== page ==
Self-Help Removal Of Encroachments

In a recent news story (see this video from Inside Edition: https://www.youtube.com/watch?v=FAxpCbUSmrk), a Maine man decided to cut his neighbor’s garage in half after learning from a survey that the garage encroached on the man’s property.  It is a common misconception that just because records show land belongs to someone, that person has the unfettered right to remove unwanted encroachments.  The law is more complicated than that, and engaging in self-help without appropriate legal analysis can expose you to liability.  In Washington, when a building encroaches on a neighboring parcel, the right of the encroacher to maintain the encroachment is affected by a host of considerations.  If the encroaching portion of the building has existed more than ten years without permission from the owner of the encumbered property, it may be able to remain under the doctrine of adverse possession, which would require the encroacher to establish that occupancy of the portion of encumbered property was open and notorious, exclusive, adverse or hostile, and continuous and uninterrupted for the ten year statutory period.  But even when the elements of adverse possession have not been met, the encroacher may still be entitled to maintain the encroachment by relying upon a doctrine known as an easement “based on a balancing of the equities.”  A court may consider the relative benefits and burdens for each property owner if an encroaching structure were removed versus not removed.  A classic scenario would be where someone constructs an expensive structure which encroaches and cannot easily be relocated to eliminate the encroachment.  The burden on the owner of the encumbered property is likely to suffer far less harm by allowing the encroachment to continue, compared to the loss suffered by the encroaching party if the encroaching portion of the structure were removed or destroyed.  In such circumstances, if the court determines that the encroachment may remain, the court can award damages to compensate the owner of the encumbered property for the encroachment.  Note, however, that this doctrine is not available to someone who intentionally encroaches.  This is a sensible approach which guards against waste and against extortionate demands which might otherwise be encouraged by the owner of the encumbered property.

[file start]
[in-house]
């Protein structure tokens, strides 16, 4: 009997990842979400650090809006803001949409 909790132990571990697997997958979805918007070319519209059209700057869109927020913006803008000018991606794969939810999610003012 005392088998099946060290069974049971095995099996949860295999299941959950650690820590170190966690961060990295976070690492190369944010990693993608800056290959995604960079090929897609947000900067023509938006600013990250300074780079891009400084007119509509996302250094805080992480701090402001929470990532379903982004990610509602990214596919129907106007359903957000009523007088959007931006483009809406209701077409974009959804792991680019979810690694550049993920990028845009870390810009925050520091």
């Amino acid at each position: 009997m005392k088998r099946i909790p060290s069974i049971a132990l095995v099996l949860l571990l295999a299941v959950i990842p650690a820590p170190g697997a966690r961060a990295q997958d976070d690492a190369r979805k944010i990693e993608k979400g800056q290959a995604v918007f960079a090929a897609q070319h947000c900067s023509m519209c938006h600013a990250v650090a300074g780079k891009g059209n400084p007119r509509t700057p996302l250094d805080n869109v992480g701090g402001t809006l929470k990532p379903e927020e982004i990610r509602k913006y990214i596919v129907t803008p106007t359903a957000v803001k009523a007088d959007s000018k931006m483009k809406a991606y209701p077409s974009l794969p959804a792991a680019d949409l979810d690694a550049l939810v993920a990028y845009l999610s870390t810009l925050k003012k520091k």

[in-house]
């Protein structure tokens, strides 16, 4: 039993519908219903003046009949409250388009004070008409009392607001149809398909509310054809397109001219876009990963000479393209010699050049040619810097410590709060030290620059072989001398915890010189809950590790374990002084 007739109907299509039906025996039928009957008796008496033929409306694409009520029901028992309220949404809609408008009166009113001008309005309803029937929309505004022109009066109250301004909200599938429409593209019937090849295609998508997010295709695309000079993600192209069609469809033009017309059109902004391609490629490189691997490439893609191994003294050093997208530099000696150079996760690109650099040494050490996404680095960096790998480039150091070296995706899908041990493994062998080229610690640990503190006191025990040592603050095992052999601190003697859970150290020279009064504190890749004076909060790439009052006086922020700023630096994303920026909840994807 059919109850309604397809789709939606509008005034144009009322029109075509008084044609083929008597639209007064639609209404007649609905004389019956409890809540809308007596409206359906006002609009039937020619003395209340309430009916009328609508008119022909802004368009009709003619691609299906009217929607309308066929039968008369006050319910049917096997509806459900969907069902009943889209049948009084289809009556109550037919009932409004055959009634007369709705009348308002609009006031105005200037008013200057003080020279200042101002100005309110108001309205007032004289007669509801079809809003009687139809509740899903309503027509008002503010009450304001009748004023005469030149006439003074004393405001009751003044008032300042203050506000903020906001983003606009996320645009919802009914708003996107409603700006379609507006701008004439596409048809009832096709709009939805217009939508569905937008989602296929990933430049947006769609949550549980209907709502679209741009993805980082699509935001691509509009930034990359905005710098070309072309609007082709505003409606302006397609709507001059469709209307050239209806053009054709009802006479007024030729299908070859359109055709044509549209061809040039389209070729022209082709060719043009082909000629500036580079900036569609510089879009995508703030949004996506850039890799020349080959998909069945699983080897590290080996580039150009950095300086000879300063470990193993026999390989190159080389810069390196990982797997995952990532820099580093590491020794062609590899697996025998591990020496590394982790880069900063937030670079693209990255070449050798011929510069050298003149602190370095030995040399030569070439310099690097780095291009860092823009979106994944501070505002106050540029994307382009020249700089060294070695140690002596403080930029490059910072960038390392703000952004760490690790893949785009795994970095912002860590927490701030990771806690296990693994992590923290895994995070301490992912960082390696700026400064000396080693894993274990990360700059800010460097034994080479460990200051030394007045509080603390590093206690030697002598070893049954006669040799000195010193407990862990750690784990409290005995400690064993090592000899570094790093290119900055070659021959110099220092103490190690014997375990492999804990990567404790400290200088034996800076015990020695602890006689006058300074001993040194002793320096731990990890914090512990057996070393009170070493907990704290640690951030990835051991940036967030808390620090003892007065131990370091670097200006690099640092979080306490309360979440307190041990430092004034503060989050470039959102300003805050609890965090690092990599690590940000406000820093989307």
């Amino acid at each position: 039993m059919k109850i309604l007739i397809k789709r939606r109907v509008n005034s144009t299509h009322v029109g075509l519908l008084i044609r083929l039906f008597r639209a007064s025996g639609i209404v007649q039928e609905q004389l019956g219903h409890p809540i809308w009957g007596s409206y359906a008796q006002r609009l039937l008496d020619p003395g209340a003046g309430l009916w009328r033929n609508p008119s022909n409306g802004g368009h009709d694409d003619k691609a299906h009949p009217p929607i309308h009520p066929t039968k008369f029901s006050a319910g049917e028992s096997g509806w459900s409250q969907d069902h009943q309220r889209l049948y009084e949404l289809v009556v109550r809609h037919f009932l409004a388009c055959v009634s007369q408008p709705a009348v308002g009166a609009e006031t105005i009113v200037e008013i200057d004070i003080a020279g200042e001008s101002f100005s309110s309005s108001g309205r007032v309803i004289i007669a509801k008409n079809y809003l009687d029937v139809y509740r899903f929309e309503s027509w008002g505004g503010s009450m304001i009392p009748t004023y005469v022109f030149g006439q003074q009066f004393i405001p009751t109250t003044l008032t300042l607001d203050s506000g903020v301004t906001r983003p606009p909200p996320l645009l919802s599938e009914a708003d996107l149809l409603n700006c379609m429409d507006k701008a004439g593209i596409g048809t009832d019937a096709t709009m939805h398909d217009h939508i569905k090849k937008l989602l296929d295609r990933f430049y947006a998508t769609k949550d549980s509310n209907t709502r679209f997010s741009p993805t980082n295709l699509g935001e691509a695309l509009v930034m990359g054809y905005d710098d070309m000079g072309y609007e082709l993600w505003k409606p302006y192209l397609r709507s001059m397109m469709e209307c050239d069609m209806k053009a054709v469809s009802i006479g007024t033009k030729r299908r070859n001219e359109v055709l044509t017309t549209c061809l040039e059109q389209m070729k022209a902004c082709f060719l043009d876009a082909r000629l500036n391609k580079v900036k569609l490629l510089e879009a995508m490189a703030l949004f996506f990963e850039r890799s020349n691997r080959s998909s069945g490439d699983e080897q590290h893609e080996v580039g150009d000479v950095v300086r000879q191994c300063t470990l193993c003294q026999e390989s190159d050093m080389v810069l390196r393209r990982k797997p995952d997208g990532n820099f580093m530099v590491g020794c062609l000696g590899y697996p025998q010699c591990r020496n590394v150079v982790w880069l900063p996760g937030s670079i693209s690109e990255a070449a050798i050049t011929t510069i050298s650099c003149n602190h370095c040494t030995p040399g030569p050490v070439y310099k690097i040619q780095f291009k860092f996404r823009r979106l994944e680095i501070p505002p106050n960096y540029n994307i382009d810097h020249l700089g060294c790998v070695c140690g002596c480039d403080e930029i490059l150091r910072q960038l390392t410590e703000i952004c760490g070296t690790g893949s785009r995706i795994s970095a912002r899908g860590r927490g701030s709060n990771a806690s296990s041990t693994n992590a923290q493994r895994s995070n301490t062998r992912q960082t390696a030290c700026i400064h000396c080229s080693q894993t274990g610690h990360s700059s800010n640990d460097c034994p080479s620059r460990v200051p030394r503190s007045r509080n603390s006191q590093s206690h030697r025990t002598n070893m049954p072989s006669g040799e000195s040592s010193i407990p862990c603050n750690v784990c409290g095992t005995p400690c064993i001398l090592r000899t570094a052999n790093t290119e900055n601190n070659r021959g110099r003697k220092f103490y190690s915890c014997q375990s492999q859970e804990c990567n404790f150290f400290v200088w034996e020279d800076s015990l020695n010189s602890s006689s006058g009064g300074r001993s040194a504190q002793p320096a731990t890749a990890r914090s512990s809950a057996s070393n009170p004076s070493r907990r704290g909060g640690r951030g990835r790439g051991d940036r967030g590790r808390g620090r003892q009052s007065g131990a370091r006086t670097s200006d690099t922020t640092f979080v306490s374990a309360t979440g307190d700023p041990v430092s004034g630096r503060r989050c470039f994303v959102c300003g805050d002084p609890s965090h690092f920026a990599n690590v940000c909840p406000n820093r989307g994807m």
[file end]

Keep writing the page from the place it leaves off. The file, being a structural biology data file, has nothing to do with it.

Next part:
All of that is to say, you should consult a lawyer before engaging in self-help removal of an encroaching structure.  If the encroacher could demonstrate a right to continue the encroachment, you may be on the hook for substantial damages.  The lawyers at Beresford Booth can advise you on your property rights and help you formulate a strategy that maximizes your chances of a favorable result.

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